Result: Success!! 91,462 FT.
OLHZN-6 was the sixth high altitude weather balloon flight for Overlook Horizon High Altitude Balloons. This flight launched on May 20, 2017 at 1255pm ET (16:55 UTC) from Canandaigua Academy. This flight featured our first upward facing (balloon facing) camera that was intended to record the moment of the balloon burst in slow motion as well as the parachute performance during the descent phase. Unfortunately, this camera stopped operating approximately 75 minutes into the flight and did not capture the balloon burst event. This upwards facing camera was shooting video in 1080p at 60fps utilizing our new Lightdow LD-V3 Action Camera. We also still included two onboard side cameras that were comprised of our flight-proven Lightdow LD4000 Action Cameras. These cameras captured the entire flight. This flight was also intended to feature a much larger 1200g balloon that would have almost certainly push us over 100,000 feet in altitude. Unfortunately, during the launch preparations, a small hole was discovered in this balloon and we were forced to switch to our smaller 800g balloon instead.
The Flight Day Story
OLHZN-6 started out great and ended well too, but had some hiccups along the way. IT was a beautiful clear day and would b one that would allow us to watch the balloon ascend for quite some time after launch. During setup, items were progressing on time and normally with no major issues. Our first minor issue occurred just prior to the start of the live broadcast when we began having severly low mobile bandwidth to power our broadcast. Sadly, we had to abandon the YouTube broadcast and we were only live on Facebook for this launch.
As preparations continued, the original 1200g balloon was filled in a normal timeframe, however, the countdown clock was held at T- 40:03 when a small hole was discovered in the balloon. We quickly assessed how to proceed and decided to deflate this balloon and switch to an 800g backup balloon that would provide a lower altitude, but still hit roughly the same landing zone. This cause a delay of 55 minutes.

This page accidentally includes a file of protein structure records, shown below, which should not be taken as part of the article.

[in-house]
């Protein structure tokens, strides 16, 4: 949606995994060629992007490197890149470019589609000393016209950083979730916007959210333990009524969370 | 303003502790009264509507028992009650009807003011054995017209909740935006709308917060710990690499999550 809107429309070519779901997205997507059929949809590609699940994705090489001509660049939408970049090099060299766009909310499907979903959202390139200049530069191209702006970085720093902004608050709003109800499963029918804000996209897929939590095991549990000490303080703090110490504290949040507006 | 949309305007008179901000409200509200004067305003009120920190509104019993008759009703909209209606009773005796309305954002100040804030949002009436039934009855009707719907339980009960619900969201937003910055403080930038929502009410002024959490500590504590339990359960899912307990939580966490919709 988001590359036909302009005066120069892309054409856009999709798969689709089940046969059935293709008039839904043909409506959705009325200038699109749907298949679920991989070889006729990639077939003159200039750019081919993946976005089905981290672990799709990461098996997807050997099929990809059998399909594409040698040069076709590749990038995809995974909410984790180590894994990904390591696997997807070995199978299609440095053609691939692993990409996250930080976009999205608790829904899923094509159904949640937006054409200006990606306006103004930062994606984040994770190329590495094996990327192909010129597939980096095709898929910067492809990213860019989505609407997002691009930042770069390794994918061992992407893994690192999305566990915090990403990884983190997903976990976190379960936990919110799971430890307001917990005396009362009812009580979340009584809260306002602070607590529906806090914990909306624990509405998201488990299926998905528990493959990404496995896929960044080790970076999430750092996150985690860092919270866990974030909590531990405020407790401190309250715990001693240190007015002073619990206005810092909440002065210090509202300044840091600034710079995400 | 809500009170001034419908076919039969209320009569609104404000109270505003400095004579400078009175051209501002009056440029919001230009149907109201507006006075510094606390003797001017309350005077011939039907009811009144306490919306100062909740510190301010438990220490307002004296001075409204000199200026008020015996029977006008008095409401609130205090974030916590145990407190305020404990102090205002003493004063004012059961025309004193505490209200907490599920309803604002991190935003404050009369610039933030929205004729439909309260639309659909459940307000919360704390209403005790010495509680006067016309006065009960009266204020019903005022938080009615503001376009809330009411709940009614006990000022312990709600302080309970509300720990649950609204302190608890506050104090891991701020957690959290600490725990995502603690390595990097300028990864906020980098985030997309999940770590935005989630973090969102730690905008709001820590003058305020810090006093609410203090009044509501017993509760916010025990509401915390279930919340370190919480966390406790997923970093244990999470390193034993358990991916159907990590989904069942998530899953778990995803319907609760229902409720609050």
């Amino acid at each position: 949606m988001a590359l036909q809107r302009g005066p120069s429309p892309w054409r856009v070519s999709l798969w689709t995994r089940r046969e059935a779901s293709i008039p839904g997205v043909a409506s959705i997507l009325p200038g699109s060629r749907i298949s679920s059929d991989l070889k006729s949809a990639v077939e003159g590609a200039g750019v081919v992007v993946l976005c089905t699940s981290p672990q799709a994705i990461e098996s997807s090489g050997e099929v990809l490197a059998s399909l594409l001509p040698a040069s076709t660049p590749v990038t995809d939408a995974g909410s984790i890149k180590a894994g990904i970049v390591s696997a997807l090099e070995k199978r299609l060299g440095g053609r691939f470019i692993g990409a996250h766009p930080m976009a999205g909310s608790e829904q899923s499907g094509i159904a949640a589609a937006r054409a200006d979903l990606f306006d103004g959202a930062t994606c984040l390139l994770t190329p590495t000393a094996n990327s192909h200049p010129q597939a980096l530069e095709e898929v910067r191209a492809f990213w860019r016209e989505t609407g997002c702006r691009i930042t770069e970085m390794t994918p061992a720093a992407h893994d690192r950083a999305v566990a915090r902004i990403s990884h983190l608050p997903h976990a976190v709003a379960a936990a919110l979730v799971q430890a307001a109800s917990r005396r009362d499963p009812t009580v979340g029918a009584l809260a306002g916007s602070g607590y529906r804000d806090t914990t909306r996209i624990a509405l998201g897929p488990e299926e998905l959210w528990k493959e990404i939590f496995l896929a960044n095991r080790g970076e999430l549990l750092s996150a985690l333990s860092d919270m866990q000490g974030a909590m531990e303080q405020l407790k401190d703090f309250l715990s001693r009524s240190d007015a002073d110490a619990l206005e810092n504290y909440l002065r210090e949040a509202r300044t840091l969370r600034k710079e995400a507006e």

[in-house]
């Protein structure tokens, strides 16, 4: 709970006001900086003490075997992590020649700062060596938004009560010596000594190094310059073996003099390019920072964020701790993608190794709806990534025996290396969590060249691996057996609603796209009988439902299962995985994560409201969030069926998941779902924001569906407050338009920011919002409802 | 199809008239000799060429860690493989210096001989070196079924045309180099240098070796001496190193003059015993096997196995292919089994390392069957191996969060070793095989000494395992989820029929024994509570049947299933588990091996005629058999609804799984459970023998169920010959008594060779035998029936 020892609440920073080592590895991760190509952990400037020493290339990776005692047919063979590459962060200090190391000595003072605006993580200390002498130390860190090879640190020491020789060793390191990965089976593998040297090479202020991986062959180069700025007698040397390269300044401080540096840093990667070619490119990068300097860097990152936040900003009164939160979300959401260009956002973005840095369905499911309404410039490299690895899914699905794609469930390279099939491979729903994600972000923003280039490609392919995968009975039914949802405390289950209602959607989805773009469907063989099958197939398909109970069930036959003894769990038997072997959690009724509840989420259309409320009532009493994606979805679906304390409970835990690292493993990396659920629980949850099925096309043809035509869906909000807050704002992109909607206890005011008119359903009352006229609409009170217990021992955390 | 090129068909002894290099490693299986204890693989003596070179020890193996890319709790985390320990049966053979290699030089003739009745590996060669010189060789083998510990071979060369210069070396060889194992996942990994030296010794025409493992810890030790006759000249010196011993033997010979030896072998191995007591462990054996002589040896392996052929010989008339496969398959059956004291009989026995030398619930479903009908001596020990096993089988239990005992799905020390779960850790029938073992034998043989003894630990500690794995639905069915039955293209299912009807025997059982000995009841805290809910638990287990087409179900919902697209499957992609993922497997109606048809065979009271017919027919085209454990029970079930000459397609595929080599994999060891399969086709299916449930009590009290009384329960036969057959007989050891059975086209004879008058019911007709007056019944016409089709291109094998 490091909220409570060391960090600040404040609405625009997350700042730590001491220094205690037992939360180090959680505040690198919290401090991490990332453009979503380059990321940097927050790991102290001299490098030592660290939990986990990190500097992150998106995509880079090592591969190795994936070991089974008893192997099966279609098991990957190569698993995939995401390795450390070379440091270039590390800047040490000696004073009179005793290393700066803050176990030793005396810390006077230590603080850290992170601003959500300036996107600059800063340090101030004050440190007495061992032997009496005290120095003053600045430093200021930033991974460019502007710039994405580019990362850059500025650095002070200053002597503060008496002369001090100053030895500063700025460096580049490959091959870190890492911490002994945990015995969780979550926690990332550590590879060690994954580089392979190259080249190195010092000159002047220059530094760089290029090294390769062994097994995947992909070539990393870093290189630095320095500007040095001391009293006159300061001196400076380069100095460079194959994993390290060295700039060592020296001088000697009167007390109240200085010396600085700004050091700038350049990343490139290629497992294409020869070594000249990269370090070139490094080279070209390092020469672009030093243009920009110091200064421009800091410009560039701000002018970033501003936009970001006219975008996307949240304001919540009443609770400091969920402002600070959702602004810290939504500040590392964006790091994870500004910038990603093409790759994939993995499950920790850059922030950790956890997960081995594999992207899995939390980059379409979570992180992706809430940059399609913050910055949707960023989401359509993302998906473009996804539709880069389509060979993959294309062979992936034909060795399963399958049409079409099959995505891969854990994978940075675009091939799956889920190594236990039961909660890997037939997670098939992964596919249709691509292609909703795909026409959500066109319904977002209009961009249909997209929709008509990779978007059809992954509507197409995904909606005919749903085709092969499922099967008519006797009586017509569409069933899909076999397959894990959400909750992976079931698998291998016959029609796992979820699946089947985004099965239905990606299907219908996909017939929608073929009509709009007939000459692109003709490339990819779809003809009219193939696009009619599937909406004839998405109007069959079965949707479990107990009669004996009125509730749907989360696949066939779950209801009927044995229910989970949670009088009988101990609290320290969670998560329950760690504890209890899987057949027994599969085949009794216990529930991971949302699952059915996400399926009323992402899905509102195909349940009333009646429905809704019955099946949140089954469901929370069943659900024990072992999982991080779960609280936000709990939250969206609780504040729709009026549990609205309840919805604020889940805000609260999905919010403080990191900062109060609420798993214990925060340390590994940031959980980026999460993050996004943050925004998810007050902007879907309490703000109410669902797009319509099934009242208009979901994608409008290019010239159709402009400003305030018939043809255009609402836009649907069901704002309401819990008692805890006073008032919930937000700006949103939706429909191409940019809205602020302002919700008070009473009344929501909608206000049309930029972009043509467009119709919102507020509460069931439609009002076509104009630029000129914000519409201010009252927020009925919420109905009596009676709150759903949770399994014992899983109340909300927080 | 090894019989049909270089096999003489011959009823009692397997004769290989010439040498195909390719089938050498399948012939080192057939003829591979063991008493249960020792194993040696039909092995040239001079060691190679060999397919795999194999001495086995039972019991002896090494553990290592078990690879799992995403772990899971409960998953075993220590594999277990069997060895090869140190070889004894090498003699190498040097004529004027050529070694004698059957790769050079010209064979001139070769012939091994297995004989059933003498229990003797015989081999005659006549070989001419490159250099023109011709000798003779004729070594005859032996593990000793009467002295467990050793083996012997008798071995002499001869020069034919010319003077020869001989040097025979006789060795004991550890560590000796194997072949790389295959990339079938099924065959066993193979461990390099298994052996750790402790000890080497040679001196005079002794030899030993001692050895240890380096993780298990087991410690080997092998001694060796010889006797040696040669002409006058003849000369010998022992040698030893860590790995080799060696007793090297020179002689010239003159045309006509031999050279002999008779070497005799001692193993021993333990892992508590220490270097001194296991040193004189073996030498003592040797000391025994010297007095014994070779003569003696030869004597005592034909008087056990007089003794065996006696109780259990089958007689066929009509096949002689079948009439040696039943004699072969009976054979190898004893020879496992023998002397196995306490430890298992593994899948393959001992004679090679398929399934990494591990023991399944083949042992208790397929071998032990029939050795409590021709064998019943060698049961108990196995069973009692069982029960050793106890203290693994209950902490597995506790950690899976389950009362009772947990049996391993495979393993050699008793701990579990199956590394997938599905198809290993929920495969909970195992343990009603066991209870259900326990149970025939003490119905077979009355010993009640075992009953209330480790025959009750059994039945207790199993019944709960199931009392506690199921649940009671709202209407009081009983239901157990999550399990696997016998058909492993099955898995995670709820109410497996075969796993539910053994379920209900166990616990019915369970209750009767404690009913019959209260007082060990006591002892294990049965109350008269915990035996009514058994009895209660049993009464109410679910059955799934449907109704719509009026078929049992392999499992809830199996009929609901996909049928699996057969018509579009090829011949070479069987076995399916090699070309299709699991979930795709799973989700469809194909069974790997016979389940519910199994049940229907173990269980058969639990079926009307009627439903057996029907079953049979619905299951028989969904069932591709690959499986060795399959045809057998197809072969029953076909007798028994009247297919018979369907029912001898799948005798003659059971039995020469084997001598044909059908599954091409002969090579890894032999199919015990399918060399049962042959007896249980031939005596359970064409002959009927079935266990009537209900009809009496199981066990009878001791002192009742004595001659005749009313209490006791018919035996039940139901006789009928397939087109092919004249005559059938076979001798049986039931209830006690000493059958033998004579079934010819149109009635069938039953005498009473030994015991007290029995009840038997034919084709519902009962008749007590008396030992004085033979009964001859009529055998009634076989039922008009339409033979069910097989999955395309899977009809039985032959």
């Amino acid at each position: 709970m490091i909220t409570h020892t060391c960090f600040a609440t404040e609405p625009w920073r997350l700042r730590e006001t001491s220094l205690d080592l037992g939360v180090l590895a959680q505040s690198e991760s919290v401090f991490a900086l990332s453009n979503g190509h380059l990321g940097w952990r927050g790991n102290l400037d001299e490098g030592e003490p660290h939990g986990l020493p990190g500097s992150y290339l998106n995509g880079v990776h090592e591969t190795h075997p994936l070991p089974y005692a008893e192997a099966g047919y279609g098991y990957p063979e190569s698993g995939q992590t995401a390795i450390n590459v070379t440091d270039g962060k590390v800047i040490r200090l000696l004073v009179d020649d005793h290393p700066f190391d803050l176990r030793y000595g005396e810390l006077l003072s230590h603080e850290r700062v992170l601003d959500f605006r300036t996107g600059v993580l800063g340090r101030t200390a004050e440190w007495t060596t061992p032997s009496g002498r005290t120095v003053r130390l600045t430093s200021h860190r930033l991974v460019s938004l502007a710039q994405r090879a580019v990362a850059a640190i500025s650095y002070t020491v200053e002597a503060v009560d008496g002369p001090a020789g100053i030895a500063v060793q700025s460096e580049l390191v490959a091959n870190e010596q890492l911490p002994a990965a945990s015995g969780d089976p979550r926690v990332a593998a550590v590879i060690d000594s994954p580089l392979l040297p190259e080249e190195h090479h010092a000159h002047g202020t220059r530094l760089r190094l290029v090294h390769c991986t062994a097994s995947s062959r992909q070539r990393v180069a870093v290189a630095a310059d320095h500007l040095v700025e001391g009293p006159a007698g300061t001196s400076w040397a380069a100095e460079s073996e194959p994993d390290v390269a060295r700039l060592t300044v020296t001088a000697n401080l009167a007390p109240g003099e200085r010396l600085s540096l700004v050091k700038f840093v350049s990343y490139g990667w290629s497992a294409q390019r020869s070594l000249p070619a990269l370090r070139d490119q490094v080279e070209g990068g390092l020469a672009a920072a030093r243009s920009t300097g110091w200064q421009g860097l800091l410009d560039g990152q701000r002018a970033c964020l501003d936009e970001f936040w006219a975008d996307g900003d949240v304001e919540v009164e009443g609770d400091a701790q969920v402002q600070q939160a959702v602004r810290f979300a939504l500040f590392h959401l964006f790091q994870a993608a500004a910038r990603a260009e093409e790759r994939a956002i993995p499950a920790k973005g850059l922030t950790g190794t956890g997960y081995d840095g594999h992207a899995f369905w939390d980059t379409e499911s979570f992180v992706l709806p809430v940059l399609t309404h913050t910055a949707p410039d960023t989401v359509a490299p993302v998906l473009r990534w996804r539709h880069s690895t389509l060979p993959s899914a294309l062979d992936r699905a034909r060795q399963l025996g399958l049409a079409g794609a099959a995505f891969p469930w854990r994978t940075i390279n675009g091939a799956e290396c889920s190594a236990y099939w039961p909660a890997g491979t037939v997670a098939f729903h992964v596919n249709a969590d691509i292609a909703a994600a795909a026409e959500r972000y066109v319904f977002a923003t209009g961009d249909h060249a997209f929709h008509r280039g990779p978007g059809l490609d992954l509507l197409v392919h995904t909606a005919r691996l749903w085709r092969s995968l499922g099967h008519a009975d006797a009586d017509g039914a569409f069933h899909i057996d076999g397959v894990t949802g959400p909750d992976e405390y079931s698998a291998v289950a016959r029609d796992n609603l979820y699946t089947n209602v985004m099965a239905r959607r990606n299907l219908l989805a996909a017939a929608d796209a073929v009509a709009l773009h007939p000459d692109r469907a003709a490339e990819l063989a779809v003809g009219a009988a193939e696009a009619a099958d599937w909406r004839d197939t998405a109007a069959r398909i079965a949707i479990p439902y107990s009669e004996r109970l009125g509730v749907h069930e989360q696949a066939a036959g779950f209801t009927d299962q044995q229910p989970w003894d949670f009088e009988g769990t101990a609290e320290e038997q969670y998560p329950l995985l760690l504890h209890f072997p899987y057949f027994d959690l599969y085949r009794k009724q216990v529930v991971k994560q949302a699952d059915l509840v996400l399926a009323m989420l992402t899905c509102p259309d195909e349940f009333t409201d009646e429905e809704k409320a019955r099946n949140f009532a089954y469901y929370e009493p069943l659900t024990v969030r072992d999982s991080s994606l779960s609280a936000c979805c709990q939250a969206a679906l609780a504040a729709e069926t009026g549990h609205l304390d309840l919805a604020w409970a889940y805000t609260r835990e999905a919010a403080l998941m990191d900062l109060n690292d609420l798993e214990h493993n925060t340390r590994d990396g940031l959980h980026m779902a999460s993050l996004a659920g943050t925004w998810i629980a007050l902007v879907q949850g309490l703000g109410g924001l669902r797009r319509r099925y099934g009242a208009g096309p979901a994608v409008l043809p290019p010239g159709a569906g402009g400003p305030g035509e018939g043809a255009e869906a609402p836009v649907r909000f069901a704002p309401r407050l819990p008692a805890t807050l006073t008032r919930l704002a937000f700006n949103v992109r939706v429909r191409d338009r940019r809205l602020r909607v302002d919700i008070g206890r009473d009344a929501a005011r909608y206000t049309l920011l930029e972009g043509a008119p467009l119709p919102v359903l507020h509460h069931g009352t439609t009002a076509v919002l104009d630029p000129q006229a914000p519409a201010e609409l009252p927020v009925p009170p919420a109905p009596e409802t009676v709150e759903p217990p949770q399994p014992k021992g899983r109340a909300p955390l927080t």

The countdown then proceeded normally with 2 other brief holds at T- 20:00 while we adjust the payload backup GPS and again at T- 4:54 when we had to switch radio antennas. Launch occurred at exactly 12:55:30pm ET (16:55:30 UTC).
Shortly after launch, we experienced at “close” flyby from Southwest Airlines flight #4621 enroute from Providence, RI (PVD) to Chicago, IL (MDW). SWA4621 was flying at 38,025 ft. and passed nearly directly over the top of our flight which was flying around 20,000 ft. at the time. Another, even closer flyby occurred with Qatar Airways Flight #713 enroute from Qatar (DOH) to Houston, TX (IAH). QR713 was flying at 36,000 ft. and passed nearly directly under our payload which was flying around 41,000 ft. at the time.
The balloon burst at 2:26:50pm ET (18:26:50 UTC) over Poplar Ridge, NY and descended for 35 minutes with a landing in Summer Hill, NY. When we first arrived on site, we had a hard time locating the payload, but we found out that the landowner located the payload and brought it inside their house. We were able to quickly connect with the landowner and retrieve the payload and head home.
This flight featured our first upwards/balloon facing camera which recorded 1080p at 60 frames per second with the intention of capturing the weather balloon burst event in slow motion. Sadly, the camera died around 75 minutes after liftoff and 20 minutes prior to the burst event. We suspect that this camera may have used more power than expected and subsequently drained the batteries faster.